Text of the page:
The math is simple and obvious here, too, but the assumptions aren’t. But, if you think about it, if you’re going to be able to run a business well you probably have to have a pretty idea of what you’re paying in salaries, rent, utilities, marketing costs, and other expenses.

And you don’t have to be right. You just have to be specific so you can manage the differences.

3. Manage the plan vs. actual differences

This is where the management comes in. Once you’ve got your basic numbers projected, expect those projections to be wrong. And then you meet every month (even if it’s just you, set up the time) to look at what went right, what went wrong, and what adjustments to make.

And that’s called planning. 

About the Author:

Tim Berry
Tim Berry

Guest Blogger

Founder and Chairman of Palo Alto Software and bplans.com, on twitter as Timberry, blogging at timberry.bplans.com. His collected posts are at blog.timberry.com. Stanford MBA. Married 46 years, father of 5. Author of business plan software Business Plan Pro and www.liveplan.com and books including his latest, 'Lean Business Planning,' 2015, Motivational Press. Contents of that book are available for web browsing free at leanplan.com .


Your advice is really helpful, set out a complete plan has always been the basic steps needed to do business. It will help you succeed in the way that you want.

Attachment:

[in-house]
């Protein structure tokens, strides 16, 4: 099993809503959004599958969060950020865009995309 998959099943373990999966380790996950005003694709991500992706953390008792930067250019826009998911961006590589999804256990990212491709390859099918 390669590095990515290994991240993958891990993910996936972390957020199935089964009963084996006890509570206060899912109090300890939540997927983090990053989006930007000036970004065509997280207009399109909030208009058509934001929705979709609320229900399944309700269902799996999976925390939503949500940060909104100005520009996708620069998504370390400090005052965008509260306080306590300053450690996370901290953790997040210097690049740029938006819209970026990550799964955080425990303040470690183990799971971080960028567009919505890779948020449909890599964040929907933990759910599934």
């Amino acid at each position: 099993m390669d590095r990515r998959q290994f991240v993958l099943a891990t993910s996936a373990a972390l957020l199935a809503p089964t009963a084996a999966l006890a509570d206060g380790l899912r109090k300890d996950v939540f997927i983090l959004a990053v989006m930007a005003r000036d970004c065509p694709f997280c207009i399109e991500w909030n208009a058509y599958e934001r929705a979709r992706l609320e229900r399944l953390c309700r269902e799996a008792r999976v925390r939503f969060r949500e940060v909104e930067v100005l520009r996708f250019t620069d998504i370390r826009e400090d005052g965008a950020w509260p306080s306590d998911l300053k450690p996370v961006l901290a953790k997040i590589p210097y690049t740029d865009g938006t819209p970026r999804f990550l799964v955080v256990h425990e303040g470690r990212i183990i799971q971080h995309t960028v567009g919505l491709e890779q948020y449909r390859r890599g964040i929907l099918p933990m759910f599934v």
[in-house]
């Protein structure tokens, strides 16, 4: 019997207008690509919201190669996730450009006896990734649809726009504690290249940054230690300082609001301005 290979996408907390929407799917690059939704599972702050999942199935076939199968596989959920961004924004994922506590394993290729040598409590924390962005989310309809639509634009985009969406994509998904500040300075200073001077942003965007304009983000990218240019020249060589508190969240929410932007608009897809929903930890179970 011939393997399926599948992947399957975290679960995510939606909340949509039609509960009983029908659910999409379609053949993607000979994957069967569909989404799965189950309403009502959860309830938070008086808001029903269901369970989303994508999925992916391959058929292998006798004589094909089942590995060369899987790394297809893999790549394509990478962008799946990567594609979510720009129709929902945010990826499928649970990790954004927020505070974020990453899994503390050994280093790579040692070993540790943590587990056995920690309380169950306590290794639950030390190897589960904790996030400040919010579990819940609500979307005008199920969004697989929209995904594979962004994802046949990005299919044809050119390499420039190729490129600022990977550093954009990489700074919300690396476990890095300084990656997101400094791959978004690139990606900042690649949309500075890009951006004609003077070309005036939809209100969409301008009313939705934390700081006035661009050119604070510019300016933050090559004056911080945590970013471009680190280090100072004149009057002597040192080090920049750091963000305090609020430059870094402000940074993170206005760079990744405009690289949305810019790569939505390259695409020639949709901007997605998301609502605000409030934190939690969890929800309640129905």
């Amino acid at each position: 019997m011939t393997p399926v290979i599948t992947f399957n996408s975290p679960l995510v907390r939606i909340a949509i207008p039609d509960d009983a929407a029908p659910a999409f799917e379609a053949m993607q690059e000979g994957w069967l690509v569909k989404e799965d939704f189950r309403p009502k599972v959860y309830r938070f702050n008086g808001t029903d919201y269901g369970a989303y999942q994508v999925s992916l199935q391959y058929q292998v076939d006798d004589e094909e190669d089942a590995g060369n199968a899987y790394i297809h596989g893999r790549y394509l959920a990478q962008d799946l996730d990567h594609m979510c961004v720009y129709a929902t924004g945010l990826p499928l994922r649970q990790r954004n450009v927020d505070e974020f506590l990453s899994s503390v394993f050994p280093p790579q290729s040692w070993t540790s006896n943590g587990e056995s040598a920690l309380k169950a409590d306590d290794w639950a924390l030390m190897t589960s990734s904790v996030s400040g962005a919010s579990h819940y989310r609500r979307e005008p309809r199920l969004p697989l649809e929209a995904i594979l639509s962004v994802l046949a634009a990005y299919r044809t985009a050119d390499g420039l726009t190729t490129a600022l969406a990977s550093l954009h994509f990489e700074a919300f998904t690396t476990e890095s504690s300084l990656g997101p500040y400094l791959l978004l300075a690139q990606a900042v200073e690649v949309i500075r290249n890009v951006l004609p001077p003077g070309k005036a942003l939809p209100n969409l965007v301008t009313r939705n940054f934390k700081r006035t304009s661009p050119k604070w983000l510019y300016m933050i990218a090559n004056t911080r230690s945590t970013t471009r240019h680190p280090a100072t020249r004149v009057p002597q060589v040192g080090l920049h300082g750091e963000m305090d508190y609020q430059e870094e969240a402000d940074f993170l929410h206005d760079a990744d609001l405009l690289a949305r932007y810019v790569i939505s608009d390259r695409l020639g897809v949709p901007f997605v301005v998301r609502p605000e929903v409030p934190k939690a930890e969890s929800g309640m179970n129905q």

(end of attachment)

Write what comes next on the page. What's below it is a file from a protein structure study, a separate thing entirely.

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This post was edited to remove a link. Please review our Community Best Practices for more information about how best to participate in our online discussions. Thank you.
Well basic number computation is important in business when one is not aware with it better to study first. Numbers could be the language in business as it computes and tells how business status is, it is in good flow or ruin? Something like that. Those tips mentioned are simply the basic yet vital factor in doing business numbers.
Excellently written article, if only all bloggers offered the same level of content as you, the internet would be a much better place. Please keep it up!.Great tips, I would like to join your blog anyway.Waiting for some more review.Thank you This post was edited to remove a link. Please review our Community Best Practices for more information about how best to participate in our online discussions. Thank you.
Simple + Brilliant. In the past I've ignored all this number stocking, but as my business grows I see that these numbers ar not to be ignored at all, and could help me save some big bucks yearly. Thanks Tim
I had to read this twice. Very good article. I will have my wife read it since she handles our business expenses and account management.
The key question here is how to estimate the unpredictable expenses. I mean there are some things we cannot predict and those things can cause huge losses and lead to bankruptcy. IHMO when starting any business, we need to have a pretty big "safety fond" with about 30% from the total cost of all business spends.
Punjabi you have an interesting point on how to estimate unpredictable expenses. I think you manage predictable expenses precisely because you can't predict unpredictable expenses, and they will happen, so if you have a good planning process then you manage predicted expenses well and track your results and revise your plan often. Then when the unpredictable expenses happen -- and of course they will -- you have a plan with good projections so you can turn very quickly to tools to adjust expenses and revise the plan to accommodate the unpredictable expenses.  Thanks for the comment.  Tim